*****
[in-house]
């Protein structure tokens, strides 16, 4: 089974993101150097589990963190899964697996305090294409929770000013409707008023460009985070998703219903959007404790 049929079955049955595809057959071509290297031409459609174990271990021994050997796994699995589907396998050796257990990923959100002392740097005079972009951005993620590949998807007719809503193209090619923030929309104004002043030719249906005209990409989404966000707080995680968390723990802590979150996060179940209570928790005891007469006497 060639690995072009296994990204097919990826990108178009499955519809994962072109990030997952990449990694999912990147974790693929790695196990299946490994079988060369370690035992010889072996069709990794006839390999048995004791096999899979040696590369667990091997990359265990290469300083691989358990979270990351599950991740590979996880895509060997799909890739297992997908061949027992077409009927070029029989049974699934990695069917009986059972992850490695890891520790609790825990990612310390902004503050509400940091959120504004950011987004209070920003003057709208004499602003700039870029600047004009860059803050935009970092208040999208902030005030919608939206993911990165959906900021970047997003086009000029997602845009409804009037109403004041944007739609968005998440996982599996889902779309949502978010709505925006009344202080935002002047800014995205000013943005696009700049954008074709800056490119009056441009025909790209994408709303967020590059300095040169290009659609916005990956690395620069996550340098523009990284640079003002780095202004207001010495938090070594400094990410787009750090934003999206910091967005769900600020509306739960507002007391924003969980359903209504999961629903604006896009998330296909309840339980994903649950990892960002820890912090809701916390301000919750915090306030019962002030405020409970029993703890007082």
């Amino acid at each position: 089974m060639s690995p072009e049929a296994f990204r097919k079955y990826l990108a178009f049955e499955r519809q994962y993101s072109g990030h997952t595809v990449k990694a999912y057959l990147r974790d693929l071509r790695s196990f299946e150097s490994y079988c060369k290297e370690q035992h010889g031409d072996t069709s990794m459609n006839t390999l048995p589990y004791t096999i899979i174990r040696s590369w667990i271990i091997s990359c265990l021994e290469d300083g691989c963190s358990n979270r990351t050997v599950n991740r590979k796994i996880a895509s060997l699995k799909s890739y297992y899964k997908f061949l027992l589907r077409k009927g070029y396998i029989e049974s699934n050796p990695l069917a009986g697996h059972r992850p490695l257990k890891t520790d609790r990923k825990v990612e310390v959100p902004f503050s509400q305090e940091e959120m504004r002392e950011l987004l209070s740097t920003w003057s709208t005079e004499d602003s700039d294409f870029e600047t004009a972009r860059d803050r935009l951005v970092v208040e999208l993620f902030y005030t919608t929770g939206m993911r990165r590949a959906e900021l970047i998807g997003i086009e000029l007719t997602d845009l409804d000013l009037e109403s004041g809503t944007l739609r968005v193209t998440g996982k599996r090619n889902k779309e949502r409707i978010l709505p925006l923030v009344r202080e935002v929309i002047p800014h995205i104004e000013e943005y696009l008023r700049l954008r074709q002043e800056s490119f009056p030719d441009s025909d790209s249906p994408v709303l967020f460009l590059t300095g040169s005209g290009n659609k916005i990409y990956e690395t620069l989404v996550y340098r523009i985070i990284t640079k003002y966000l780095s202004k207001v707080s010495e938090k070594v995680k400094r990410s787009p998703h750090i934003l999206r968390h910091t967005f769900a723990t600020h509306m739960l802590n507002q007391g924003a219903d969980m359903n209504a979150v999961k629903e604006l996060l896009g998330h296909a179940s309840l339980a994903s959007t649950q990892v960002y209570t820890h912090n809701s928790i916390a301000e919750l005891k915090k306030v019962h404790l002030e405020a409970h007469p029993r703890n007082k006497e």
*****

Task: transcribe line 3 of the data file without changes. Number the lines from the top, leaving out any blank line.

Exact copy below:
């Amino acid at each position: 089974m060639s690995p072009e049929a296994f990204r097919k079955y990826l990108a178009f049955e499955r519809q994962y993101s072109g990030h997952t595809v990449k990694a999912y057959l990147r974790d693929l071509r790695s196990f299946e150097s490994y079988c060369k290297e370690q035992h010889g031409d072996t069709s990794m459609n006839t390999l048995p589990y004791t096999i899979i174990r040696s590369w667990i271990i091997s990359c265990l021994e290469d300083g691989c963190s358990n979270r990351t050997v599950n991740r590979k796994i996880a895509s060997l699995k799909s890739y297992y899964k997908f061949l027992l589907r077409k009927g070029y396998i029989e049974s699934n050796p990695l069917a009986g697996h059972r992850p490695l257990k890891t520790d609790r990923k825990v990612e310390v959100p902004f503050s509400q305090e940091e959120m504004r002392e950011l987004l209070s740097t920003w003057s709208t005079e004499d602003s700039d294409f870029e600047t004009a972009r860059d803050r935009l951005v970092v208040e999208l993620f902030y005030t919608t929770g939206m993911r990165r590949a959906e900021l970047i998807g997003i086009e000029l007719t997602d845009l409804d000013l009037e109403s004041g809503t944007l739609r968005v193209t998440g996982k599996r090619n889902k779309e949502r409707i978010l709505p925006l923030v009344r202080e935002v929309i002047p800014h995205i104004e000013e943005y696009l008023r700049l954008r074709q002043e800056s490119f009056p030719d441009s025909d790209s249906p994408v709303l967020f460009l590059t300095g040169s005209g290009n659609k916005i990409y990956e690395t620069l989404v996550y340098r523009i985070i990284t640079k003002y966000l780095s202004k207001v707080s010495e938090k070594v995680k400094r990410s787009p998703h750090i934003l999206r968390h910091t967005f769900a723990t600020h509306m739960l802590n507002q007391g924003a219903d969980m359903n209504a979150v999961k629903e604006l996060l896009g998330h296909a179940s309840l339980a994903s959007t649950q990892v960002y209570t820890h912090n809701s928790i916390a301000e919750l005891k915090k306030v019962h404790l002030e405020a409970h007469p029993r703890n007082k006497e």